Edmonton Founded 1980

1. We landed in the city during a thaw, in February,
sun was warm and everything around melted, the snow
on the streets, the houses and birds and people’s faces.
That January was the coldest on record and City Hall had
offered certificates to those, who needed confirmation of their endurance.
We walked along Jasper Avenue, people smiled at us, at sun, they did not
wear hats and gloves, unzipped, unbuttoned, it did not feel like the North
at all. It did not feel like a city either, but a town with cars and buses, small,
low buildings and no bars. I needed coffee, a small espresso, and we walked
from block to block, bars were usually on corners, but here we found none,
and the word espresso did not appear in the vocabulary for the next ten years.
I had to make do with my “Bialetti” in the morning and, with so many other
things, one takes for granted in a large European city. This place had no
people strolling downtown in the evening, no promenade along the river,
nobody ate or drank at little tables along the streets. My eyes were hurt
by staring at building after building without character, by miles and miles
of greyish houses in suburbs , by river banks without granite, by people’s
clothing, by the dryness of the air. Nothing in this city talked to me,
my soul was as empty as it’s streets and smells. I had to twist myself into
a pretzel, that I went to hunt for in German bakeries, which still had
German bakers at the time, and faintly smelled of Europe, an unreachable
dream without shape across the ocean. The corners in the Pan American
motel room were so sharp. They defined the shape of this new world
in which we had been dropped and had to learn to speak, to work,
to smile, to live and to make a home from shreds of our past life and
gratitude to fate, for landing us in here.
First morning we crossed the street to a small drugstore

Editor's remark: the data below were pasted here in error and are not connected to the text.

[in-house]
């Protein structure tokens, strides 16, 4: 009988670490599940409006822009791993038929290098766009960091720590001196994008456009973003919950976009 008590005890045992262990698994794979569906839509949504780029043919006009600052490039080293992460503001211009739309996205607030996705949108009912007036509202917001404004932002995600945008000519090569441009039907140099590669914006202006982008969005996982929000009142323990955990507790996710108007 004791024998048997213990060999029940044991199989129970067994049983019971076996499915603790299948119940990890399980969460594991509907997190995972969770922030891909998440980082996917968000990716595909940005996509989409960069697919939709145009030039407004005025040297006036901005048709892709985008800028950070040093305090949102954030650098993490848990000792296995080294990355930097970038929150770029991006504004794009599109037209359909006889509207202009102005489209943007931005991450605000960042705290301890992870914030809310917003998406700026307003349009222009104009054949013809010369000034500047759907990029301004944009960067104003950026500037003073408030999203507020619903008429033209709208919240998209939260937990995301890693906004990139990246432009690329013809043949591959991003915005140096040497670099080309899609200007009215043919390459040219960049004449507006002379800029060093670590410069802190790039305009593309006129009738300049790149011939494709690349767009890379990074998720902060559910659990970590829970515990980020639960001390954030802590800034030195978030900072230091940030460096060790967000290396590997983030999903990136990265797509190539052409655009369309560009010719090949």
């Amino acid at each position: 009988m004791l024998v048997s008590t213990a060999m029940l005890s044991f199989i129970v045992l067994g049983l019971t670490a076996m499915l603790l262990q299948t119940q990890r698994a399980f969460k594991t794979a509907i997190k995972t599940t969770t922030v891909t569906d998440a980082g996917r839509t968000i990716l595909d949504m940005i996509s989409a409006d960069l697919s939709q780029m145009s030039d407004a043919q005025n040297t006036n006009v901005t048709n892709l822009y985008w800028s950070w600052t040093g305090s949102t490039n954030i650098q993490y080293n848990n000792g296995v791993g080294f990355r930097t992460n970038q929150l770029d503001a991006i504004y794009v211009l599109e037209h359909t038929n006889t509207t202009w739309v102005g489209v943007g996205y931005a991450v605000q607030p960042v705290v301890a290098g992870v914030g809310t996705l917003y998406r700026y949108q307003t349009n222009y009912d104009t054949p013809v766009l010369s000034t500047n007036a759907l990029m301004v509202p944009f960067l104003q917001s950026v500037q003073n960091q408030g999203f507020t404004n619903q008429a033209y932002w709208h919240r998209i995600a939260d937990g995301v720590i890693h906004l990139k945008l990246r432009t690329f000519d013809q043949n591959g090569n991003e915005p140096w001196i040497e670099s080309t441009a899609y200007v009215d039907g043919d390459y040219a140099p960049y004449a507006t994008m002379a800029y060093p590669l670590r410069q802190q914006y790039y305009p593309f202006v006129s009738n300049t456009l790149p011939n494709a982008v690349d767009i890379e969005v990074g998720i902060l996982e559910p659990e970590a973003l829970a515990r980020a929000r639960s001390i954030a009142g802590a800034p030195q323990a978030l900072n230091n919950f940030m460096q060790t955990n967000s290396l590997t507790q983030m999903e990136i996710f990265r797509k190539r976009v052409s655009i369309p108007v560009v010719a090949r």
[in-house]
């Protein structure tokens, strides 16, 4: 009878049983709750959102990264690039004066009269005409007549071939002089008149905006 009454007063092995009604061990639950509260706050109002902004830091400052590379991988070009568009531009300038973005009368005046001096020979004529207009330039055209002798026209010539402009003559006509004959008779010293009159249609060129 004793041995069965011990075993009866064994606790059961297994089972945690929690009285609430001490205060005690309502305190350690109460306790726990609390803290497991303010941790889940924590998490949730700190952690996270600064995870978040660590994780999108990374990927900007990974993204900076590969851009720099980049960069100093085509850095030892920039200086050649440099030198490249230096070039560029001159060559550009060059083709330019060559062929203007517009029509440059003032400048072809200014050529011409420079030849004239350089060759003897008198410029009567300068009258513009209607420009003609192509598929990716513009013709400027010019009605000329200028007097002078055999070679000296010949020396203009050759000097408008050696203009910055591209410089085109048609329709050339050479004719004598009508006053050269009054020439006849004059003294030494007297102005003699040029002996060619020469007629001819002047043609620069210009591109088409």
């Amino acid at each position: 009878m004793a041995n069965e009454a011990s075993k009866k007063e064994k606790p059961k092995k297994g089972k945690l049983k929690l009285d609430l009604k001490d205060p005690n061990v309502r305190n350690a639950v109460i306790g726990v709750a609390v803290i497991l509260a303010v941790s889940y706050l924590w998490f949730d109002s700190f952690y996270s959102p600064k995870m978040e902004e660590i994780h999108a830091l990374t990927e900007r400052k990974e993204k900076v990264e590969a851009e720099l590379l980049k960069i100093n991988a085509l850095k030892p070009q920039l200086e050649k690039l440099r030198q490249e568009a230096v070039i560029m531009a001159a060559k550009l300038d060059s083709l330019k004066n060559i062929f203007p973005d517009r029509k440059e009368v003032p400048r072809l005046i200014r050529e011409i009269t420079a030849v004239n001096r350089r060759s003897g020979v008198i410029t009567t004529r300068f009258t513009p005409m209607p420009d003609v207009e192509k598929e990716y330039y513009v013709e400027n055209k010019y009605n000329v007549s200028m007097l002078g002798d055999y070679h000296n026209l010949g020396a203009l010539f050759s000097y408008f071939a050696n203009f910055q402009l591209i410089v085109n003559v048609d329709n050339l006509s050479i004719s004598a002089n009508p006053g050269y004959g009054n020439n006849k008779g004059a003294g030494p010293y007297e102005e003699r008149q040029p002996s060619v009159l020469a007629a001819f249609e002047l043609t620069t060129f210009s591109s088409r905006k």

to buy toothpaste in English.

2. It changes slowly, you learn to live with it, not love, but at
first live, you learn about cold and snow, that there is often no spring,
and after winter the hot days come all at once and everybody
changes into shorts, and immediately the smell of BBQ
permeates the neighbourhood. You learn to have a nonchalant attitude
towards the thermometer, it does not matter what it says,
you go to work, you drive, you are an Albertan. You learn to eat steak,
say Hi to passers-by and appreciate that people try to understand
your crooked English, and slowly you find yourself as part of them,
at home, at one with open endless skies, with prairies,
with time that moves along canola fields, wheat fields, pump jacks,
bad lands, foothills and Rockies. You let time do it’s job, fill your
lungs with the air of this unknown city, your ears with the sound
of foreign language, and your nostrils with the smell of a land
you never imagined existed. Your eyes adjust, your heart starts
beating to rhythms of this new world.
One day, while driving back to city from afar, you say sincerely,
I am coming home.
These words startle you, you surprise yourself.

~ Ella Zeltserman

I came to live in Edmonton as a refugee from the former Soviet Union in February of 1980. The themes of emigration, loosing one’s home, finding a new home away from home, and homesickness are constant themes in my poetry.

When I emigrated, with my husband and my daughter, home became us. Wherever we were at the time was home. HOME on the other hand was what we left and as the years went by, it became bigger and bigger, expanding to include the streets, the buildings, the river, the bridges, the faces of people we left, the smell of melting snow, the color of sky at White Nights, the flowering lilac, and an endless other details, which merged into all encompassing HOME. It took many years before us and the physical space we occupied became part of Edmonton, dissolved into the fabric of the city. Edmonton, it’s streets, it’s smell, it’s sounds, it’s people became HOME. As the years go by Edmonton home also expands to become as big as the one we left.

Editor’s note: This poem is from Home and Away – a sequel to the bestselling Writing the Land (2007). Look for one poet to be featured each day as Alberta poets ponder the question “what is home?” and explore our complex relationship with working on, living with, exploiting and protecting our land and our home. For more information about the project, click here.

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